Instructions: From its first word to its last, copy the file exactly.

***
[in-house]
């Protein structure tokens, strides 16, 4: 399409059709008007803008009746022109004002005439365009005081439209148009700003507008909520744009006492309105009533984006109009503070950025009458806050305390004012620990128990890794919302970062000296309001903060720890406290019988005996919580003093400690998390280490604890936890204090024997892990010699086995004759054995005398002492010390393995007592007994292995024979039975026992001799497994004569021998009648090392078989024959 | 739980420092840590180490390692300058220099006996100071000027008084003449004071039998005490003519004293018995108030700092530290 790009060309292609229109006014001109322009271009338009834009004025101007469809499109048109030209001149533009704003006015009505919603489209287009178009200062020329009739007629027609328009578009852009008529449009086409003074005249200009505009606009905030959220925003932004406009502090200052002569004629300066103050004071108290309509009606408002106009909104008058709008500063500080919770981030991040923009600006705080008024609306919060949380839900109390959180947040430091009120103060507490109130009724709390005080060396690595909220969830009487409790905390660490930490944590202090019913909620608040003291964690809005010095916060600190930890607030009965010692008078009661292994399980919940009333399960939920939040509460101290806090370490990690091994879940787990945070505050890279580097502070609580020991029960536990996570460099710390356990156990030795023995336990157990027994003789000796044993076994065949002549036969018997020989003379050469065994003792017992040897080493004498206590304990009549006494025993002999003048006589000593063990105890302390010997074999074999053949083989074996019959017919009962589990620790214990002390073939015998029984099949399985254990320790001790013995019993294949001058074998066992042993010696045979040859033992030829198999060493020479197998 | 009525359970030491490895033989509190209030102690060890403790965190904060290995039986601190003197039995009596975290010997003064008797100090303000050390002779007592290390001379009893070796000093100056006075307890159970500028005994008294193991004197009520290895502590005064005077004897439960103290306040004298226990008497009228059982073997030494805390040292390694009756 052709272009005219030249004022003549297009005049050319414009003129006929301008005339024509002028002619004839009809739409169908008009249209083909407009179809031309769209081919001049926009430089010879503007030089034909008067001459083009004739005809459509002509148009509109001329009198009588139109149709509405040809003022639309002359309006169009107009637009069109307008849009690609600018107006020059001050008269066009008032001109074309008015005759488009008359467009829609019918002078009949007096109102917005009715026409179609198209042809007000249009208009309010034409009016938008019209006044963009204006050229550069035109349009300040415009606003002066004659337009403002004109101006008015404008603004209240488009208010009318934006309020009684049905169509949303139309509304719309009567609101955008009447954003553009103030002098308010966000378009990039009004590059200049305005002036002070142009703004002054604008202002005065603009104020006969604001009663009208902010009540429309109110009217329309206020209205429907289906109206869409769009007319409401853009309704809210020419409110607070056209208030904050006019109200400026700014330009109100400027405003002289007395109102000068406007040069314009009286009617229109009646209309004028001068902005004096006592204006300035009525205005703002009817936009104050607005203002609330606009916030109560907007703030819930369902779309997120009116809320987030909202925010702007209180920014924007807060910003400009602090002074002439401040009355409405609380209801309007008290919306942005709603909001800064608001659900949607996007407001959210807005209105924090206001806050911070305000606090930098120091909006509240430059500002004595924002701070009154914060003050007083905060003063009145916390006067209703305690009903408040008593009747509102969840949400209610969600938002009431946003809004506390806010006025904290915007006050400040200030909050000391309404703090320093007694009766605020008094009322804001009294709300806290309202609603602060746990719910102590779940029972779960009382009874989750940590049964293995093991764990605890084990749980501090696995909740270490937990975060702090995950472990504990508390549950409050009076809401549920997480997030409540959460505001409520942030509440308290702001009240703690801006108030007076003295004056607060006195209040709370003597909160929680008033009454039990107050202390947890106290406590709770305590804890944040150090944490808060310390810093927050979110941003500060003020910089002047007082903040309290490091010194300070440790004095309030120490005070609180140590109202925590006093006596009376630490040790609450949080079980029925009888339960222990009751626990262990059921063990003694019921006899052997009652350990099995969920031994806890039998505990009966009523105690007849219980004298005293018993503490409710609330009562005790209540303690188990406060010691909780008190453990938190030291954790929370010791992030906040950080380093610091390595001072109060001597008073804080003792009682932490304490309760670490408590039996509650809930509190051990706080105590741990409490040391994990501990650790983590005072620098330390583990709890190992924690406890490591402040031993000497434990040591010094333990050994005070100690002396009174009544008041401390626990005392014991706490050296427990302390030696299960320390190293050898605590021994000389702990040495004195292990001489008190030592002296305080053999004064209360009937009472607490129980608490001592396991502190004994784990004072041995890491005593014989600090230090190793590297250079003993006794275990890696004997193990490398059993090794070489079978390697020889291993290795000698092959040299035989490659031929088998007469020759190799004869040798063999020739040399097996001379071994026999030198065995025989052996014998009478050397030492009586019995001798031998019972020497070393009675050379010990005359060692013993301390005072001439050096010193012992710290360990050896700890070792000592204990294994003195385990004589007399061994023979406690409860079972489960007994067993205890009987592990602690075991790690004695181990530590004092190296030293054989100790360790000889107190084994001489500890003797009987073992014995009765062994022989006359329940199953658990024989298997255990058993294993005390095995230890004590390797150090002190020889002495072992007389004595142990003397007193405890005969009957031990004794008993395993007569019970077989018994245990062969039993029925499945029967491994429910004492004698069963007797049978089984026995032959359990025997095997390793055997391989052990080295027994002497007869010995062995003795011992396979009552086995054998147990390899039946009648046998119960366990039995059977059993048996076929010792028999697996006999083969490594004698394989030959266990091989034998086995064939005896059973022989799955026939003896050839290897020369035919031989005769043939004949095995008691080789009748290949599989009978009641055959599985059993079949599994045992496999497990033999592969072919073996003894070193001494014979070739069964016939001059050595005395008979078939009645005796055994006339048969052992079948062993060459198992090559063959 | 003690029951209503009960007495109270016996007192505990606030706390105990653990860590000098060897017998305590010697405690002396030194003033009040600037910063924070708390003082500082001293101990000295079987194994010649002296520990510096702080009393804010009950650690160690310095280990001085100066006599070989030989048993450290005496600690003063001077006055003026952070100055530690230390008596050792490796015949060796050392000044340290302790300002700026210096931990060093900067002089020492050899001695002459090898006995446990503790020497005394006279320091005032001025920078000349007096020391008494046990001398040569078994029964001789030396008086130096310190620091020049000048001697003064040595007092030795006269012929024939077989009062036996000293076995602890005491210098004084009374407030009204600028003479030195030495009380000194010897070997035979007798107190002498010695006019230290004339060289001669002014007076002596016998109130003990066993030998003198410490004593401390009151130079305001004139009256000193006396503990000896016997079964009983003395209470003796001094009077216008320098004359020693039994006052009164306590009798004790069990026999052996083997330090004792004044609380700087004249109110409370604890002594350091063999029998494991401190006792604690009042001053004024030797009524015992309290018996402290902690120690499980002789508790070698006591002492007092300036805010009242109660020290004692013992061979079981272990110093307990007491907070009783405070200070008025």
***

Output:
[in-house]
């Protein structure tokens, strides 16, 4: 399409059709008007803008009746022109004002005439365009005081439209148009700003507008909520744009006492309105009533984006109009503070950025009458806050305390004012620990128990890794919302970062000296309001903060720890406290019988005996919580003093400690998390280490604890936890204090024997892990010699086995004759054995005398002492010390393995007592007994292995024979039975026992001799497994004569021998009648090392078989024959 | 739980420092840590180490390692300058220099006996100071000027008084003449004071039998005490003519004293018995108030700092530290 790009060309292609229109006014001109322009271009338009834009004025101007469809499109048109030209001149533009704003006015009505919603489209287009178009200062020329009739007629027609328009578009852009008529449009086409003074005249200009505009606009905030959220925003932004406009502090200052002569004629300066103050004071108290309509009606408002106009909104008058709008500063500080919770981030991040923009600006705080008024609306919060949380839900109390959180947040430091009120103060507490109130009724709390005080060396690595909220969830009487409790905390660490930490944590202090019913909620608040003291964690809005010095916060600190930890607030009965010692008078009661292994399980919940009333399960939920939040509460101290806090370490990690091994879940787990945070505050890279580097502070609580020991029960536990996570460099710390356990156990030795023995336990157990027994003789000796044993076994065949002549036969018997020989003379050469065994003792017992040897080493004498206590304990009549006494025993002999003048006589000593063990105890302390010997074999074999053949083989074996019959017919009962589990620790214990002390073939015998029984099949399985254990320790001790013995019993294949001058074998066992042993010696045979040859033992030829198999060493020479197998 | 009525359970030491490895033989509190209030102690060890403790965190904060290995039986601190003197039995009596975290010997003064008797100090303000050390002779007592290390001379009893070796000093100056006075307890159970500028005994008294193991004197009520290895502590005064005077004897439960103290306040004298226990008497009228059982073997030494805390040292390694009756 052709272009005219030249004022003549297009005049050319414009003129006929301008005339024509002028002619004839009809739409169908008009249209083909407009179809031309769209081919001049926009430089010879503007030089034909008067001459083009004739005809459509002509148009509109001329009198009588139109149709509405040809003022639309002359309006169009107009637009069109307008849009690609600018107006020059001050008269066009008032001109074309008015005759488009008359467009829609019918002078009949007096109102917005009715026409179609198209042809007000249009208009309010034409009016938008019209006044963009204006050229550069035109349009300040415009606003002066004659337009403002004109101006008015404008603004209240488009208010009318934006309020009684049905169509949303139309509304719309009567609101955008009447954003553009103030002098308010966000378009990039009004590059200049305005002036002070142009703004002054604008202002005065603009104020006969604001009663009208902010009540429309109110009217329309206020209205429907289906109206869409769009007319409401853009309704809210020419409110607070056209208030904050006019109200400026700014330009109100400027405003002289007395109102000068406007040069314009009286009617229109009646209309004028001068902005004096006592204006300035009525205005703002009817936009104050607005203002609330606009916030109560907007703030819930369902779309997120009116809320987030909202925010702007209180920014924007807060910003400009602090002074002439401040009355409405609380209801309007008290919306942005709603909001800064608001659900949607996007407001959210807005209105924090206001806050911070305000606090930098120091909006509240430059500002004595924002701070009154914060003050007083905060003063009145916390006067209703305690009903408040008593009747509102969840949400209610969600938002009431946003809004506390806010006025904290915007006050400040200030909050000391309404703090320093007694009766605020008094009322804001009294709300806290309202609603602060746990719910102590779940029972779960009382009874989750940590049964293995093991764990605890084990749980501090696995909740270490937990975060702090995950472990504990508390549950409050009076809401549920997480997030409540959460505001409520942030509440308290702001009240703690801006108030007076003295004056607060006195209040709370003597909160929680008033009454039990107050202390947890106290406590709770305590804890944040150090944490808060310390810093927050979110941003500060003020910089002047007082903040309290490091010194300070440790004095309030120490005070609180140590109202925590006093006596009376630490040790609450949080079980029925009888339960222990009751626990262990059921063990003694019921006899052997009652350990099995969920031994806890039998505990009966009523105690007849219980004298005293018993503490409710609330009562005790209540303690188990406060010691909780008190453990938190030291954790929370010791992030906040950080380093610091390595001072109060001597008073804080003792009682932490304490309760670490408590039996509650809930509190051990706080105590741990409490040391994990501990650790983590005072620098330390583990709890190992924690406890490591402040031993000497434990040591010094333990050994005070100690002396009174009544008041401390626990005392014991706490050296427990302390030696299960320390190293050898605590021994000389702990040495004195292990001489008190030592002296305080053999004064209360009937009472607490129980608490001592396991502190004994784990004072041995890491005593014989600090230090190793590297250079003993006794275990890696004997193990490398059993090794070489079978390697020889291993290795000698092959040299035989490659031929088998007469020759190799004869040798063999020739040399097996001379071994026999030198065995025989052996014998009478050397030492009586019995001798031998019972020497070393009675050379010990005359060692013993301390005072001439050096010193012992710290360990050896700890070792000592204990294994003195385990004589007399061994023979406690409860079972489960007994067993205890009987592990602690075991790690004695181990530590004092190296030293054989100790360790000889107190084994001489500890003797009987073992014995009765062994022989006359329940199953658990024989298997255990058993294993005390095995230890004590390797150090002190020889002495072992007389004595142990003397007193405890005969009957031990004794008993395993007569019970077989018994245990062969039993029925499945029967491994429910004492004698069963007797049978089984026995032959359990025997095997390793055997391989052990080295027994002497007869010995062995003795011992396979009552086995054998147990390899039946009648046998119960366990039995059977059993048996076929010792028999697996006999083969490594004698394989030959266990091989034998086995064939005896059973022989799955026939003896050839290897020369035919031989005769043939004949095995008691080789009748290949599989009978009641055959599985059993079949599994045992496999497990033999592969072919073996003894070193001494014979070739069964016939001059050595005395008979078939009645005796055994006339048969052992079948062993060459198992090559063959 | 003690029951209503009960007495109270016996007192505990606030706390105990653990860590000098060897017998305590010697405690002396030194003033009040600037910063924070708390003082500082001293101990000295079987194994010649002296520990510096702080009393804010009950650690160690310095280990001085100066006599070989030989048993450290005496600690003063001077006055003026952070100055530690230390008596050792490796015949060796050392000044340290302790300002700026210096931990060093900067002089020492050899001695002459090898006995446990503790020497005394006279320091005032001025920078000349007096020391008494046990001398040569078994029964001789030396008086130096310190620091020049000048001697003064040595007092030795006269012929024939077989009062036996000293076995602890005491210098004084009374407030009204600028003479030195030495009380000194010897070997035979007798107190002498010695006019230290004339060289001669002014007076002596016998109130003990066993030998003198410490004593401390009151130079305001004139009256000193006396503990000896016997079964009983003395209470003796001094009077216008320098004359020693039994006052009164306590009798004790069990026999052996083997330090004792004044609380700087004249109110409370604890002594350091063999029998494991401190006792604690009042001053004024030797009524015992309290018996402290902690120690499980002789508790070698006591002492007092300036805010009242109660020290004692013992061979079981272990110093307990007491907070009783405070200070008025």